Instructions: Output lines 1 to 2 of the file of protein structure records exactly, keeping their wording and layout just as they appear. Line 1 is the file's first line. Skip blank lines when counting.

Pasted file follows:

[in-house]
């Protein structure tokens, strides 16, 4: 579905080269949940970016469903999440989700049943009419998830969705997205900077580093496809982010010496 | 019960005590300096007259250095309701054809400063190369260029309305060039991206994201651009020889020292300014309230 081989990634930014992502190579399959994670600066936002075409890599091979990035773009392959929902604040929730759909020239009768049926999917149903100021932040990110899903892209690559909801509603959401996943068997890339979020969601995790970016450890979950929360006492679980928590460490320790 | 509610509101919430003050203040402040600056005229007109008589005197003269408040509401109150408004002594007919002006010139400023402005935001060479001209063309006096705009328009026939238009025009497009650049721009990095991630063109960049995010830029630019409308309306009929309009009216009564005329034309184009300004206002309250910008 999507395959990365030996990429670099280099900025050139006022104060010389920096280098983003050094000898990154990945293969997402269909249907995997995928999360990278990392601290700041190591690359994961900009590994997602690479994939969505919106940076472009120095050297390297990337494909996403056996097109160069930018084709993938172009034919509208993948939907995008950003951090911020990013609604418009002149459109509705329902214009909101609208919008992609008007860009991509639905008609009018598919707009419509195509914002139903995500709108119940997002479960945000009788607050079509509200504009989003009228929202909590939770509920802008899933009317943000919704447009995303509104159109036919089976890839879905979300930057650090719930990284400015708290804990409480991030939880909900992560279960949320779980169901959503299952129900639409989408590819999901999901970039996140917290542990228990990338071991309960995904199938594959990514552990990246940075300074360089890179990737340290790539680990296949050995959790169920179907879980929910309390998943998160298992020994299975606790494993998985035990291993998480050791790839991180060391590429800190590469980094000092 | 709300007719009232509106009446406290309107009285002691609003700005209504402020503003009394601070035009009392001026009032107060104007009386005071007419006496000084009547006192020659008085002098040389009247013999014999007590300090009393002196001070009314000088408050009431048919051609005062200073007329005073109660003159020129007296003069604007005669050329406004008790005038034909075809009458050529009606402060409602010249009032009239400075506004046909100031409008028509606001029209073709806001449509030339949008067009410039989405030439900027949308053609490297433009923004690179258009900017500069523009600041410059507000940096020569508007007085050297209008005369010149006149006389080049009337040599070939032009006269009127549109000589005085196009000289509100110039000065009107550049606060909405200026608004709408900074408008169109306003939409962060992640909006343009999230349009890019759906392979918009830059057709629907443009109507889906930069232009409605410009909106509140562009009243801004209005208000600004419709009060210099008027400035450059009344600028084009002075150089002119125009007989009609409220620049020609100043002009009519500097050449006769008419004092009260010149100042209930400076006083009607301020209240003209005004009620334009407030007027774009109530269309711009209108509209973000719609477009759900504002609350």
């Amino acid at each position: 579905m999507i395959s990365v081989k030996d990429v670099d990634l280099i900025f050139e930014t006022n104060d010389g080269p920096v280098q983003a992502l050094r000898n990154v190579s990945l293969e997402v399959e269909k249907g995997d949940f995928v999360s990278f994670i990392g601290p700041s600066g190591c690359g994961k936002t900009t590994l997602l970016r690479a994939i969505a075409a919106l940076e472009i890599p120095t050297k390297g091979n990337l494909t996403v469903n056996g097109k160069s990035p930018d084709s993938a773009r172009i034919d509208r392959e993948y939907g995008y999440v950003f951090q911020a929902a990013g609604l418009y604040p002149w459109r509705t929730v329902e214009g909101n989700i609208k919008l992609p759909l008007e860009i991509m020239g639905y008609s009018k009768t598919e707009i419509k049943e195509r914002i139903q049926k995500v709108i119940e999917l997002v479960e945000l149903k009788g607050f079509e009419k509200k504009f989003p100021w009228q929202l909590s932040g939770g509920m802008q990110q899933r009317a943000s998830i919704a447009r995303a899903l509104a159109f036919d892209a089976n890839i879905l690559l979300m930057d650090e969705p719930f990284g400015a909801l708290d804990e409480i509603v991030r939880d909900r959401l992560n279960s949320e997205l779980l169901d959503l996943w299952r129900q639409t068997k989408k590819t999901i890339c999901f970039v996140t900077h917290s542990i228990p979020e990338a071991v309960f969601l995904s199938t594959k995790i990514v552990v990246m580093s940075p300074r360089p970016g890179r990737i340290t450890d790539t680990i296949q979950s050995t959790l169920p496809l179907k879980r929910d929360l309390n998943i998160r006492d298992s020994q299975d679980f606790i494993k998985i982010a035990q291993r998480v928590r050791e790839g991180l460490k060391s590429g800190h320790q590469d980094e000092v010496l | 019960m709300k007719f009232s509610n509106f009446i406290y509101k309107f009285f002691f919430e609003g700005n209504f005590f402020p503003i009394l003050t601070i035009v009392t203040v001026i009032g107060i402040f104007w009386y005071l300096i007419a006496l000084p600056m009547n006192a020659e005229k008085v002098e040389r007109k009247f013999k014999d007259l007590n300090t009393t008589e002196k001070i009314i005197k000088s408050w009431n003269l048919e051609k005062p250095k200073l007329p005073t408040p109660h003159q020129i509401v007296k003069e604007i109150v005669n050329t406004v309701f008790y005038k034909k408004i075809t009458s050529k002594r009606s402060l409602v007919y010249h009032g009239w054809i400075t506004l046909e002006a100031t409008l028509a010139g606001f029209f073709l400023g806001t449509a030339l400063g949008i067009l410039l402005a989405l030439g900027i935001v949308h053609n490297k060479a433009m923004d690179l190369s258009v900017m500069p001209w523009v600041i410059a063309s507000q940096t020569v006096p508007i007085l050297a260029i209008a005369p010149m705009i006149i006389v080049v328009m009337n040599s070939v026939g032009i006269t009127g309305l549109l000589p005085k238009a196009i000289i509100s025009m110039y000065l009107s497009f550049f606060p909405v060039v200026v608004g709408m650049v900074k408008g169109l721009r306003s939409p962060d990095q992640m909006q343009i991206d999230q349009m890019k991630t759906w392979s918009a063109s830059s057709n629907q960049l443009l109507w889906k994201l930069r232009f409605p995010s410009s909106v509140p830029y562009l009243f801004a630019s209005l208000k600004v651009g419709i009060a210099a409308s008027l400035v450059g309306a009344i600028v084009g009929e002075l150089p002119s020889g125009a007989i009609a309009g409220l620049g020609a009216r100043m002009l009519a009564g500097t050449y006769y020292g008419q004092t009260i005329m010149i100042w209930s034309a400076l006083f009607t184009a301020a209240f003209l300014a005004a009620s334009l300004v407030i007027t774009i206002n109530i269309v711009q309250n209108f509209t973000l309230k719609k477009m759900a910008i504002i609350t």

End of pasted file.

[in-house]
């Protein structure tokens, strides 16, 4: 579905080269949940970016469903999440989700049943009419998830969705997205900077580093496809982010010496 | 019960005590300096007259250095309701054809400063190369260029309305060039991206994201651009020889020292300014309230 081989990634930014992502190579399959994670600066936002075409890599091979990035773009392959929902604040929730759909020239009768049926999917149903100021932040990110899903892209690559909801509603959401996943068997890339979020969601995790970016450890979950929360006492679980928590460490320790 | 509610509101919430003050203040402040600056005229007109008589005197003269408040509401109150408004002594007919002006010139400023402005935001060479001209063309006096705009328009026939238009025009497009650049721009990095991630063109960049995010830029630019409308309306009929309009009216009564005329034309184009300004206002309250910008 999507395959990365030996990429670099280099900025050139006022104060010389920096280098983003050094000898990154990945293969997402269909249907995997995928999360990278990392601290700041190591690359994961900009590994997602690479994939969505919106940076472009120095050297390297990337494909996403056996097109160069930018084709993938172009034919509208993948939907995008950003951090911020990013609604418009002149459109509705329902214009909101609208919008992609008007860009991509639905008609009018598919707009419509195509914002139903995500709108119940997002479960945000009788607050079509509200504009989003009228929202909590939770509920802008899933009317943000919704447009995303509104159109036919089976890839879905979300930057650090719930990284400015708290804990409480991030939880909900992560279960949320779980169901959503299952129900639409989408590819999901999901970039996140917290542990228990990338071991309960995904199938594959990514552990990246940075300074360089890179990737340290790539680990296949050995959790169920179907879980929910309390998943998160298992020994299975606790494993998985035990291993998480050791790839991180060391590429800190590469980094000092 | 709300007719009232509106009446406290309107009285002691609003700005209504402020503003009394601070035009009392001026009032107060104007009386005071007419006496000084009547006192020659008085002098040389009247013999014999007590300090009393002196001070009314000088408050009431048919051609005062200073007329005073109660003159020129007296003069604007005669050329406004008790005038034909075809009458050529009606402060409602010249009032009239400075506004046909100031409008028509606001029209073709806001449509030339949008067009410039989405030439900027949308053609490297433009923004690179258009900017500069523009600041410059507000940096020569508007007085050297209008005369010149006149006389080049009337040599070939032009006269009127549109000589005085196009000289509100110039000065009107550049606060909405200026608004709408900074408008169109306003939409962060992640909006343009999230349009890019759906392979918009830059057709629907443009109507889906930069232009409605410009909106509140562009009243801004209005208000600004419709009060210099008027400035450059009344600028084009002075150089002119125009007989009609409220620049020609100043002009009519500097050449006769008419004092009260010149100042209930400076006083009607301020209240003209005004009620334009407030007027774009109530269309711009209108509209973000719609477009759900504002609350």